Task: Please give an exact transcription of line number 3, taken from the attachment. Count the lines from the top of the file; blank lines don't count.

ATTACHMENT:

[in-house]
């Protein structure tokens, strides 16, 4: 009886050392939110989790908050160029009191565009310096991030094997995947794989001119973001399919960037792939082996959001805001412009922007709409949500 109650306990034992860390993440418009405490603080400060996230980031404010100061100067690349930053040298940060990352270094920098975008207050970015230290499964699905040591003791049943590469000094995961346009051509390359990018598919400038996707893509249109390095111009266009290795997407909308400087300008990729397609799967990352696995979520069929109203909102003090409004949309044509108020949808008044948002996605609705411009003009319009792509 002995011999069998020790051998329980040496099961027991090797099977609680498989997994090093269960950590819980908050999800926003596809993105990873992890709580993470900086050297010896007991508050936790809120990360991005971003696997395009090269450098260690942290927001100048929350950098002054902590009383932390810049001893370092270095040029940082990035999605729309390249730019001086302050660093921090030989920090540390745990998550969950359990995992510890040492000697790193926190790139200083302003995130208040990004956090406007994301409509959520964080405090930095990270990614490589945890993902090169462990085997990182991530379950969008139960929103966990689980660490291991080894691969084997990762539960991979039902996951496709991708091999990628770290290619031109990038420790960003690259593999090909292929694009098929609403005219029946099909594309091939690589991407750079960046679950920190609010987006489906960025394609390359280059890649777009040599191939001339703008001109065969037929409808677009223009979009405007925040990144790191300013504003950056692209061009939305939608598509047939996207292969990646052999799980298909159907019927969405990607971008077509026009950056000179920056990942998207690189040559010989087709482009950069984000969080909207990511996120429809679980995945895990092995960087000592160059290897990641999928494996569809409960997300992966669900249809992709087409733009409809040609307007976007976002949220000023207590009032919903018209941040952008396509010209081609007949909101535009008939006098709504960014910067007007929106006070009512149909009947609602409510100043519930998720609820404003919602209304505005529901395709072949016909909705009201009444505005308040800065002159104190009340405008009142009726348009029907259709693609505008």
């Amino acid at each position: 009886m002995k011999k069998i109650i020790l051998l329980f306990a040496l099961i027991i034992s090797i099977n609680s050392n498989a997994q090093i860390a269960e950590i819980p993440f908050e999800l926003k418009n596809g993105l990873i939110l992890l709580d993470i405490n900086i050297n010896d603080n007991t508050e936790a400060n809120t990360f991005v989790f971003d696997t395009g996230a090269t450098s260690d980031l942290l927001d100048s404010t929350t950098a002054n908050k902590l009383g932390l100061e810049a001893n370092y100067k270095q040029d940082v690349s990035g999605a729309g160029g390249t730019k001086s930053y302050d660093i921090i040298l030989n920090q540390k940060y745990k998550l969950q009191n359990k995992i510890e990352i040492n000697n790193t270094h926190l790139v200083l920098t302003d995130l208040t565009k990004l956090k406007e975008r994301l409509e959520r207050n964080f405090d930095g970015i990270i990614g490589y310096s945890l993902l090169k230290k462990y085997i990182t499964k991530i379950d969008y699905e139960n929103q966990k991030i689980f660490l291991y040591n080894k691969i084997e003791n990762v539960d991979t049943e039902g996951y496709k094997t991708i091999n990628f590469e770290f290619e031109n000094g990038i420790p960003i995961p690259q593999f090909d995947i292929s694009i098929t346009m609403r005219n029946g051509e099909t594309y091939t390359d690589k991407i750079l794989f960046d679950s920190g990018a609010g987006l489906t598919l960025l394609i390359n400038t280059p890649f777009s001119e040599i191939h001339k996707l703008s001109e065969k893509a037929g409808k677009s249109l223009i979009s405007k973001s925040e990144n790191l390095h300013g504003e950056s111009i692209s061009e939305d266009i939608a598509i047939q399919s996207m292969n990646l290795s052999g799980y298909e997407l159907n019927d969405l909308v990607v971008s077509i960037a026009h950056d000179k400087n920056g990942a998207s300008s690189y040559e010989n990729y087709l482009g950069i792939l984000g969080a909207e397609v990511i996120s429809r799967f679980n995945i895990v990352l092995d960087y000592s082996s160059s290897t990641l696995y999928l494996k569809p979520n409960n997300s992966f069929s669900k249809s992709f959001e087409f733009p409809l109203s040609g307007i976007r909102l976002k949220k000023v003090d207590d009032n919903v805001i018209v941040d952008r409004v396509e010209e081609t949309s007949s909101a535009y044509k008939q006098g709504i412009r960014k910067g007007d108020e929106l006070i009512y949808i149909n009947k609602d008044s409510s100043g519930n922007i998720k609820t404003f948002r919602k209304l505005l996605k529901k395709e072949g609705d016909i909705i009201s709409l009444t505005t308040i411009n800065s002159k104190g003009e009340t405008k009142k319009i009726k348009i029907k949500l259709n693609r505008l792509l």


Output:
């Amino acid at each position: 009886m002995k011999k069998i109650i020790l051998l329980f306990a040496l099961i027991i034992s090797i099977n609680s050392n498989a997994q090093i860390a269960e950590i819980p993440f908050e999800l926003k418009n596809g993105l990873i939110l992890l709580d993470i405490n900086i050297n010896d603080n007991t508050e936790a400060n809120t990360f991005v989790f971003d696997t395009g996230a090269t450098s260690d980031l942290l927001d100048s404010t929350t950098a002054n908050k902590l009383g932390l100061e810049a001893n370092y100067k270095q040029d940082v690349s990035g999605a729309g160029g390249t730019k001086s930053y302050d660093i921090i040298l030989n920090q540390k940060y745990k998550l969950q009191n359990k995992i510890e990352i040492n000697n790193t270094h926190l790139v200083l920098t302003d995130l208040t565009k990004l956090k406007e975008r994301l409509e959520r207050n964080f405090d930095g970015i990270i990614g490589y310096s945890l993902l090169k230290k462990y085997i990182t499964k991530i379950d969008y699905e139960n929103q966990k991030i689980f660490l291991y040591n080894k691969i084997e003791n990762v539960d991979t049943e039902g996951y496709k094997t991708i091999n990628f590469e770290f290619e031109n000094g990038i420790p960003i995961p690259q593999f090909d995947i292929s694009i098929t346009m609403r005219n029946g051509e099909t594309y091939t390359d690589k991407i750079l794989f960046d679950s920190g990018a609010g987006l489906t598919l960025l394609i390359n400038t280059p890649f777009s001119e040599i191939h001339k996707l703008s001109e065969k893509a037929g409808k677009s249109l223009i979009s405007k973001s925040e990144n790191l390095h300013g504003e950056s111009i692209s061009e939305d266009i939608a598509i047939q399919s996207m292969n990646l290795s052999g799980y298909e997407l159907n019927d969405l909308v990607v971008s077509i960037a026009h950056d000179k400087n920056g990942a998207s300008s690189y040559e010989n990729y087709l482009g950069i792939l984000g969080a909207e397609v990511i996120s429809r799967f679980n995945i895990v990352l092995d960087y000592s082996s160059s290897t990641l696995y999928l494996k569809p979520n409960n997300s992966f069929s669900k249809s992709f959001e087409f733009p409809l109203s040609g307007i976007r909102l976002k949220k000023v003090d207590d009032n919903v805001i018209v941040d952008r409004v396509e010209e081609t949309s007949s909101a535009y044509k008939q006098g709504i412009r960014k910067g007007d108020e929106l006070i009512y949808i149909n009947k609602d008044s409510s100043g519930n922007i998720k609820t404003f948002r919602k209304l505005l996605k529901k395709e072949g609705d016909i909705i009201s709409l009444t505005t308040i411009n800065s002159k104190g003009e009340t405008k009142k319009i009726k348009i029907k949500l259709n693609r505008l792509l």